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Dozing Drivers Targeted in New Program

A California company launches a special program\r\nto encourage physicians to include sleep disorder reviews in their annual patient physicals.

You''re driving home. It''s late at night and it''s been a long day. Despite enough caffeine to keep an elephant awake, a blaring radio and a tsunami of fresh air rolling through the car, you start to nod off. Sound familiar?

Most of us have experienced similar car rides. But is it just fatigue, or something more serious?

One California company, SleepQuest, has launched a special program to encourage physicians to include sleep disorder reviews in their annual patient physicals.

"The National Sleep Foundation issued a 2001 survey report identifying that one-half of all American adults - particularly young males - have doze-off driving incidents. The report states that one in five actually fall asleep behind the wheel and that drowsy driving is responsible for 100,000 automobile crashes, 40,000 injuries and 1,500 fatalities a year," reveals Robert Koenigsberg, president of SleepQuest, Redwood City, Calif.

The company started an advertising/direct mail campaign in January that offers physicians a package of sleep disorder diagnostic information that can be used in a two- to three-minute checkup during annual physicals. According to SleepQuest, the most serious sleep disorder is obstructive sleep apnea (OSA), which can be a major contributor to strokes, high blood pressure, sexual dysfunction, serious heart conditions and impaired performance while driving or at work.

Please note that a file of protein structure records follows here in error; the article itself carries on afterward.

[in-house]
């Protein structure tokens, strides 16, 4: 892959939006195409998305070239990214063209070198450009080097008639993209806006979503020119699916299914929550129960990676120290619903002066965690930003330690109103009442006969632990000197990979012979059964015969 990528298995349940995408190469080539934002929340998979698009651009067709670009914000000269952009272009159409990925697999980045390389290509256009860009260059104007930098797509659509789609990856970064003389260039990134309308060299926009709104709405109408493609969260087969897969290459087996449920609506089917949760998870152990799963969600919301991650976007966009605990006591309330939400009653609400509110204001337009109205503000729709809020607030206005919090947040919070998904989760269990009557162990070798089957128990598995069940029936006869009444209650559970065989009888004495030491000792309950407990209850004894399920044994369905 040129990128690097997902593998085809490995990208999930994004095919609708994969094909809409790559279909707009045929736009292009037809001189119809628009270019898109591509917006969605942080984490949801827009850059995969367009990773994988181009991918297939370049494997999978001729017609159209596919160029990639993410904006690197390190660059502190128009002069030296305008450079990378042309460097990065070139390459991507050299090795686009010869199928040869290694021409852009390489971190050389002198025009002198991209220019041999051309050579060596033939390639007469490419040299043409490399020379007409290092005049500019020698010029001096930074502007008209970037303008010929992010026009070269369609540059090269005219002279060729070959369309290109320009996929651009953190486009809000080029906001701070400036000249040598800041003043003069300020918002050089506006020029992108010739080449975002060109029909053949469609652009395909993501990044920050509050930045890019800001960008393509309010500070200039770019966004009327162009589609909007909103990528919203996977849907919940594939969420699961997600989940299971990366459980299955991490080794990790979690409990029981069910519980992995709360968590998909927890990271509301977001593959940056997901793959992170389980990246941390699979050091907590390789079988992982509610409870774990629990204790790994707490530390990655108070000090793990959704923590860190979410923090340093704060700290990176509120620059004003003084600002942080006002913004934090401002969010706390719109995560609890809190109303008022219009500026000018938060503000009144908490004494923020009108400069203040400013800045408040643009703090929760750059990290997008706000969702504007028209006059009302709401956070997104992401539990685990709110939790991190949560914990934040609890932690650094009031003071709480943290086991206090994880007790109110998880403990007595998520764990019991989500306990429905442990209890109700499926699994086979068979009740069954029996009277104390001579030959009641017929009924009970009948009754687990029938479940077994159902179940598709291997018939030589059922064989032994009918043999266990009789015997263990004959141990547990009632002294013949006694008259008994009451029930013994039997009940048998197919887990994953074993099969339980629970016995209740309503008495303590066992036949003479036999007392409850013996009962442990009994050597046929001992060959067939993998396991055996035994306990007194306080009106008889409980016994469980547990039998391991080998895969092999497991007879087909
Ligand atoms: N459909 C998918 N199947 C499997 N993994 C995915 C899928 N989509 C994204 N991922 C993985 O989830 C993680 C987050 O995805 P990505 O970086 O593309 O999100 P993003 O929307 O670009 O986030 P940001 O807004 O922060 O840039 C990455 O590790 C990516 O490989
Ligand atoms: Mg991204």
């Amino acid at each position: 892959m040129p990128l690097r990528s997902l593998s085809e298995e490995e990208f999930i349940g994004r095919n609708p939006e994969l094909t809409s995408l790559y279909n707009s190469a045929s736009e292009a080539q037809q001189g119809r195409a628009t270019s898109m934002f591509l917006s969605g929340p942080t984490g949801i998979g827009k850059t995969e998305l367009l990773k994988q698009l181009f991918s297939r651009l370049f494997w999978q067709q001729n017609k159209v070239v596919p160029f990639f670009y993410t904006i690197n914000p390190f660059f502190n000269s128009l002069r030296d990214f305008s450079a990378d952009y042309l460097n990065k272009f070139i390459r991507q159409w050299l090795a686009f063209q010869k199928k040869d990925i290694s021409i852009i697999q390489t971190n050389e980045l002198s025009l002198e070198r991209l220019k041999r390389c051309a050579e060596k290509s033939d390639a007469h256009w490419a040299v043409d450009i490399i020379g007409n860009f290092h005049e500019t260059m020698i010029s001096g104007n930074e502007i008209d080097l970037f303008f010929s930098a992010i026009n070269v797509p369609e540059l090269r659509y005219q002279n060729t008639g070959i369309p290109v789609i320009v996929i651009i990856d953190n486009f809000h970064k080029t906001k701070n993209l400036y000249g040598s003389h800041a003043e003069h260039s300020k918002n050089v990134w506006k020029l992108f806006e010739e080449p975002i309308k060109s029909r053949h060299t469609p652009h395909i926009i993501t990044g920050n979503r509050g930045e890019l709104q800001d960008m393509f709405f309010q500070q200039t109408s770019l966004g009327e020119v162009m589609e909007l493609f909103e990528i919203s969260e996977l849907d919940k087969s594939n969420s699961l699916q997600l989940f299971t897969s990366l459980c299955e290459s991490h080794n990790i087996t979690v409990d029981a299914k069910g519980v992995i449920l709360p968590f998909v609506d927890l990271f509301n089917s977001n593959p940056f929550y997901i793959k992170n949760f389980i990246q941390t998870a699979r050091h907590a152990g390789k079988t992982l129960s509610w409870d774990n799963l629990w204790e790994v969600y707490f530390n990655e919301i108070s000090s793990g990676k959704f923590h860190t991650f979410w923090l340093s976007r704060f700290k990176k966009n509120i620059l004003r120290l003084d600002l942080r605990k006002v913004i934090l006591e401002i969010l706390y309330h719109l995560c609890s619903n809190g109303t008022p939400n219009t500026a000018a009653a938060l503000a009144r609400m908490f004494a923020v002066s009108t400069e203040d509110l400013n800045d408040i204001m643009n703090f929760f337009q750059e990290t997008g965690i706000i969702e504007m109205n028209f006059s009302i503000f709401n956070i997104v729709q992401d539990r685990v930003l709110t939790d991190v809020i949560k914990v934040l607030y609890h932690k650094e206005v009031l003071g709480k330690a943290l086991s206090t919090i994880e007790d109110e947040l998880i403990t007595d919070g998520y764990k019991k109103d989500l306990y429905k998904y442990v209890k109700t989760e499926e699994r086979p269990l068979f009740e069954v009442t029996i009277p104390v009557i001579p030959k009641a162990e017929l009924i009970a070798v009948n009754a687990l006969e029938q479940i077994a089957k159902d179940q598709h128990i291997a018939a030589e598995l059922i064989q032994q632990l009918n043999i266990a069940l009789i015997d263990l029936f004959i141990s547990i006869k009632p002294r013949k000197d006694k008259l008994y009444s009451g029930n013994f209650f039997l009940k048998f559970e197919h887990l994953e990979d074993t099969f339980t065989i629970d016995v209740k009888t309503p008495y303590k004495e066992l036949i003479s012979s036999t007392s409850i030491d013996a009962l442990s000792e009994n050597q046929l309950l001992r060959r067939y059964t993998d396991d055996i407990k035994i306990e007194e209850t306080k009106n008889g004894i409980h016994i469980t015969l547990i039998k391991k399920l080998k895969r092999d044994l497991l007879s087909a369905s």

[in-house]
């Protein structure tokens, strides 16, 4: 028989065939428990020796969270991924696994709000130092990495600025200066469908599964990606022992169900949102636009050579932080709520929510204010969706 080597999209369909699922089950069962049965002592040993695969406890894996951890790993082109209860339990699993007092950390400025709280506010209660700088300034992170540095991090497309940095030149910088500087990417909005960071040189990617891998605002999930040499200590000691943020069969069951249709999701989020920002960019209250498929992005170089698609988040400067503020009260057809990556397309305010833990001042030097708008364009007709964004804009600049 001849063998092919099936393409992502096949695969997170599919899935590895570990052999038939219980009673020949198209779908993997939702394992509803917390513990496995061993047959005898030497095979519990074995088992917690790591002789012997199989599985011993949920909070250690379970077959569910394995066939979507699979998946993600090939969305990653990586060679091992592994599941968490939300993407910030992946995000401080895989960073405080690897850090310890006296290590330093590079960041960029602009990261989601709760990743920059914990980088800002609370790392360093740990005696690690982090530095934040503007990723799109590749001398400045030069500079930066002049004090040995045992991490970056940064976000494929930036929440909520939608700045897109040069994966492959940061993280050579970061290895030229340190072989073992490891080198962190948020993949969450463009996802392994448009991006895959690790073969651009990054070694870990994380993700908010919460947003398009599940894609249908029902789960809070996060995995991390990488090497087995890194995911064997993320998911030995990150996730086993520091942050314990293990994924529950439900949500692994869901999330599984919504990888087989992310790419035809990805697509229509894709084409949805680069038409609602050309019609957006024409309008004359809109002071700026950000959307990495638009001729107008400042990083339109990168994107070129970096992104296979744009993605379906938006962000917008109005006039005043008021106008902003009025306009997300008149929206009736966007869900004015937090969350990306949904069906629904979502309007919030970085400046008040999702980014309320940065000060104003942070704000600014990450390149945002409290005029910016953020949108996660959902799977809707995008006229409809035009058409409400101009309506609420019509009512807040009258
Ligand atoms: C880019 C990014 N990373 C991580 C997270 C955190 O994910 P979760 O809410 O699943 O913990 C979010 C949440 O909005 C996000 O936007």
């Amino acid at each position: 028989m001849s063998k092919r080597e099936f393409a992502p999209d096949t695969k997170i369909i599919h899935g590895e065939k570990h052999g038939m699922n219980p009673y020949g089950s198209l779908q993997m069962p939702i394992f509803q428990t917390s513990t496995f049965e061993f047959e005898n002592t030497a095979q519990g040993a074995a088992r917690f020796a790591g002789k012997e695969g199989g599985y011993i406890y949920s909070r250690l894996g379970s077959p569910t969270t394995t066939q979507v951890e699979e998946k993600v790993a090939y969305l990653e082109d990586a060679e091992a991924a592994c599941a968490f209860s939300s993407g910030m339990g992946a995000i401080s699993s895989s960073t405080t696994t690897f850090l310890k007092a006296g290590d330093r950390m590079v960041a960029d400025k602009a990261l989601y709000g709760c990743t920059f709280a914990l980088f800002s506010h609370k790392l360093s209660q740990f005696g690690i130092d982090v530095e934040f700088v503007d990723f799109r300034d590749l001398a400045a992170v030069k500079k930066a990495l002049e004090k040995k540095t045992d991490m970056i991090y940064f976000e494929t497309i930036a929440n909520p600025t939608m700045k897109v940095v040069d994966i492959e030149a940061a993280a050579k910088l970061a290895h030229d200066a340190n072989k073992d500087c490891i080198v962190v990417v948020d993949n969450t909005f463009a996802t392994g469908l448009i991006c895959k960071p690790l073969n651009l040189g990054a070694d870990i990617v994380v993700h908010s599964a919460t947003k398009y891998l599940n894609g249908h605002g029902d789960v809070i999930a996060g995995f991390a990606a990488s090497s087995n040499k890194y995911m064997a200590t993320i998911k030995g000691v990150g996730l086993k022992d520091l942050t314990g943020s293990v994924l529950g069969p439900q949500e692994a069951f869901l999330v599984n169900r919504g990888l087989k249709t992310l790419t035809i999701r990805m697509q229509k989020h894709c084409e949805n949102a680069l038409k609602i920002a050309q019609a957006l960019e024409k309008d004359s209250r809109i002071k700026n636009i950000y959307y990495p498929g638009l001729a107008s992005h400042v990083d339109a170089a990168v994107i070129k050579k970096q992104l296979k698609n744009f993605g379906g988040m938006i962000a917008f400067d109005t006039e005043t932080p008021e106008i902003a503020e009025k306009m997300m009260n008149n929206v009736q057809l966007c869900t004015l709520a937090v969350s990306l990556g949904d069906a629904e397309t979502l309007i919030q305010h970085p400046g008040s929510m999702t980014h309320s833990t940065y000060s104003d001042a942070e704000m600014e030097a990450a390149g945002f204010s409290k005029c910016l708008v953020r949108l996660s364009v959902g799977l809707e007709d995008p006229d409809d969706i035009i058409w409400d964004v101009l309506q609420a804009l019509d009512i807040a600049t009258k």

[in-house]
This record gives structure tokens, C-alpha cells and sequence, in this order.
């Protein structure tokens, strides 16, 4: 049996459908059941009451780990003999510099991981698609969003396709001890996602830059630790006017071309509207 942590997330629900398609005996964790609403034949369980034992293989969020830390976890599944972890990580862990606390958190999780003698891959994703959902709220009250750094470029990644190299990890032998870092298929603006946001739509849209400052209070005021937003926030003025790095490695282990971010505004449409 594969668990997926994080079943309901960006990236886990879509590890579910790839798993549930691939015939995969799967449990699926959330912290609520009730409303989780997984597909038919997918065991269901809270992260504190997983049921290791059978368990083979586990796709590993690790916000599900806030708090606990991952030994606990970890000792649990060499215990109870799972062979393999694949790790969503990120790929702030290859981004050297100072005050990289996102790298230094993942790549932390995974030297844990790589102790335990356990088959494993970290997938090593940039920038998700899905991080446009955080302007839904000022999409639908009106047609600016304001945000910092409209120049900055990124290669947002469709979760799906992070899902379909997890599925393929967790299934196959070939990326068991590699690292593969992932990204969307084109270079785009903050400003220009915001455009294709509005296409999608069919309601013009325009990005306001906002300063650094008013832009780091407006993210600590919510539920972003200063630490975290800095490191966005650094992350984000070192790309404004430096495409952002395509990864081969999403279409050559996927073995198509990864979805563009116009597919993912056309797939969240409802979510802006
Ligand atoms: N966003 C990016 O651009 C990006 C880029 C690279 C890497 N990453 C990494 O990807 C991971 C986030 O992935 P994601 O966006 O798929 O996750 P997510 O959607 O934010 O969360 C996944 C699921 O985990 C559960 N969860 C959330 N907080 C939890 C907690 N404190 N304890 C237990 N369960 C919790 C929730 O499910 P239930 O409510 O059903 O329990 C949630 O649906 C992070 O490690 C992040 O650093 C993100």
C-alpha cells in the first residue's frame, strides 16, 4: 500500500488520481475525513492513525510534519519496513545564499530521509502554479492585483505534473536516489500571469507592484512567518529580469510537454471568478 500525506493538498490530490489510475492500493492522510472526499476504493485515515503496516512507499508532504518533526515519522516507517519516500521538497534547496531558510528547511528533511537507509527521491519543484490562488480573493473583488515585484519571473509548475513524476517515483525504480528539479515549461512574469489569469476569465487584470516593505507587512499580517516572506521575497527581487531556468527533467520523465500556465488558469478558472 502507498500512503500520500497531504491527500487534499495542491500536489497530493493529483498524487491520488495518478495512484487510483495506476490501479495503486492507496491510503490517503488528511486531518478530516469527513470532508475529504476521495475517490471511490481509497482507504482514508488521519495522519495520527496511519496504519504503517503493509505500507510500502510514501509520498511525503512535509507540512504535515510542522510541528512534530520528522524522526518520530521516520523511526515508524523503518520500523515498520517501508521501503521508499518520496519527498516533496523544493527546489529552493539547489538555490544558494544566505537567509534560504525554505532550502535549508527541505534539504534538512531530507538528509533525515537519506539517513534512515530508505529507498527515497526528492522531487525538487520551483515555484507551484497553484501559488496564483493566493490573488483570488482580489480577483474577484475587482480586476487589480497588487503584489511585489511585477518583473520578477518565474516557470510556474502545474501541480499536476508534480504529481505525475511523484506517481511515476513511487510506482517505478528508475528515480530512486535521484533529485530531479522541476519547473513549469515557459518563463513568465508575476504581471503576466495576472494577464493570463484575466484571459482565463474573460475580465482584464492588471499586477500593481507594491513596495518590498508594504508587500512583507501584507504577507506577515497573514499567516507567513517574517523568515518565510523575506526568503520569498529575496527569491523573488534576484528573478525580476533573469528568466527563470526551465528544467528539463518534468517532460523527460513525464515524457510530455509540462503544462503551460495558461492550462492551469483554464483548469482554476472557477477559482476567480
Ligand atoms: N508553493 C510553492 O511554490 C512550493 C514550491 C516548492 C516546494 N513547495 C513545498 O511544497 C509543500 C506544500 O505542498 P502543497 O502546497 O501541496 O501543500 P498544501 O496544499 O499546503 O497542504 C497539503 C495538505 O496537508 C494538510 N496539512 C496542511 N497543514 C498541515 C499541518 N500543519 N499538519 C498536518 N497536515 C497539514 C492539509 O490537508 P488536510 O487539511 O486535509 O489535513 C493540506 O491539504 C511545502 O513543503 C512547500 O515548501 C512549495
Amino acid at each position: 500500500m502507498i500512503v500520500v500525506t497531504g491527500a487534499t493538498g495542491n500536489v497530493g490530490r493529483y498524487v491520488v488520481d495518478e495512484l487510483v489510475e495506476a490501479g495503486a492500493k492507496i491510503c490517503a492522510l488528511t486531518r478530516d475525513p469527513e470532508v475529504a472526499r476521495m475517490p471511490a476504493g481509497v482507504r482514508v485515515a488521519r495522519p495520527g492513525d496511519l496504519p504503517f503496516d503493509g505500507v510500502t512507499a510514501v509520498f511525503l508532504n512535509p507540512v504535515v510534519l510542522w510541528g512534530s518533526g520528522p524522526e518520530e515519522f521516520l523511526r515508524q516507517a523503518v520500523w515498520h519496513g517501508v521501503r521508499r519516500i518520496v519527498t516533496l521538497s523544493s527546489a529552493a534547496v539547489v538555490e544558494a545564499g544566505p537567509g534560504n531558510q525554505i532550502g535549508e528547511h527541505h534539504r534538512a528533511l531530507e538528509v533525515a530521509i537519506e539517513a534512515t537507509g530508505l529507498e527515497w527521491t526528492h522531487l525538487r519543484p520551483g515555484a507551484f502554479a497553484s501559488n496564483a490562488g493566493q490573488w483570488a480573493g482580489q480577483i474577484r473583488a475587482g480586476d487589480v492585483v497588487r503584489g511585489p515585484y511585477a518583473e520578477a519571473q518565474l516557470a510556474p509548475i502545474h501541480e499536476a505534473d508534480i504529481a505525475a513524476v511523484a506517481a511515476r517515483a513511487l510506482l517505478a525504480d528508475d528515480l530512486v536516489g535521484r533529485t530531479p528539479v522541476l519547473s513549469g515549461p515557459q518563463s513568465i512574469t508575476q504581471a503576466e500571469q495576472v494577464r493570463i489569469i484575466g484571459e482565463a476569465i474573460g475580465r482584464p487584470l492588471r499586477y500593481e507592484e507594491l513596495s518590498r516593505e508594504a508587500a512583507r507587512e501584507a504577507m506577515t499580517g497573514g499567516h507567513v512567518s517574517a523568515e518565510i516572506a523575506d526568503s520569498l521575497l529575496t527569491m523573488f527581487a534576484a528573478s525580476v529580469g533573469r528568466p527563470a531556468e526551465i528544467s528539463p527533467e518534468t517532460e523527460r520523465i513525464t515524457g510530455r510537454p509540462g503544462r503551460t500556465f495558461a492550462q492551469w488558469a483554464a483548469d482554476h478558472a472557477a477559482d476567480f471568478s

Another National Sleep Foundation survey found that less than 10 percent of primary care doctors ask their patients about sleep disorders or heaving snoring, which is the most common indication of OSA. So, suggests Koenigsberg, encourage your employees, especially those who must operate vehicles as part of their job duties, to ask their doctors about sleep disorders.

"By encouraging our state''s physicians to address this serious public safety issue, we hope to help save drivers'' lives lost due to sleep disorders," says Koenigsberg.

The most recent data from the Bureau of Labor Statistics show that 43 percent of all work-related fatalities involve motor vehicles. According to the National Council on Compensation Insurance''s Detailed Claim Information, the most costly lost-time workers'' compensation claims are for those resulting from motor-vehicle accidents. These injuries averaged nearly $22,200 per workers'' compensation claim filed in 1998 and 1999.

For more information, visit the company''s Web site at

by Sandy Smith ([email protected])

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